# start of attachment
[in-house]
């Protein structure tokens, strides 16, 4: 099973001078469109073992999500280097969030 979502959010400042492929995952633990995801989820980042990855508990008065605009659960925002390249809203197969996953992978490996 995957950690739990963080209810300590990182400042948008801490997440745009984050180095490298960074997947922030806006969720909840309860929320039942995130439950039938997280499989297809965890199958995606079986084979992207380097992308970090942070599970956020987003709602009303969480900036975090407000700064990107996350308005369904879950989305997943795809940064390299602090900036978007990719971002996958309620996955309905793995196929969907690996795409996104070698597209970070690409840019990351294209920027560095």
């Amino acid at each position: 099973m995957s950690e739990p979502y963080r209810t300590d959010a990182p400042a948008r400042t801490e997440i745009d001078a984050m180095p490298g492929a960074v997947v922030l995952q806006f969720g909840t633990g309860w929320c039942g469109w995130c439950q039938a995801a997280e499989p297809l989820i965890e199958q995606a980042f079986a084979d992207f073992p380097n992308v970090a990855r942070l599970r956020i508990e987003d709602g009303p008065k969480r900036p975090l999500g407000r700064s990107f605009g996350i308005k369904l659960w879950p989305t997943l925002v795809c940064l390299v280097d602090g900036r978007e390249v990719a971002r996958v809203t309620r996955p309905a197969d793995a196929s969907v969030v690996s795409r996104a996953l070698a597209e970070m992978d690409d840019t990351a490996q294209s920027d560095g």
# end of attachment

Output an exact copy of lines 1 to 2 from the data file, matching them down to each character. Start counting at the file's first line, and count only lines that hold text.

[in-house]
């Protein structure tokens, strides 16, 4: 099973001078469109073992999500280097969030 979502959010400042492929995952633990995801989820980042990855508990008065605009659960925002390249809203197969996953992978490996 995957950690739990963080209810300590990182400042948008801490997440745009984050180095490298960074997947922030806006969720909840309860929320039942995130439950039938997280499989297809965890199958995606079986084979992207380097992308970090942070599970956020987003709602009303969480900036975090407000700064990107996350308005369904879950989305997943795809940064390299602090900036978007990719971002996958309620996955309905793995196929969907690996795409996104070698597209970070690409840019990351294209920027560095």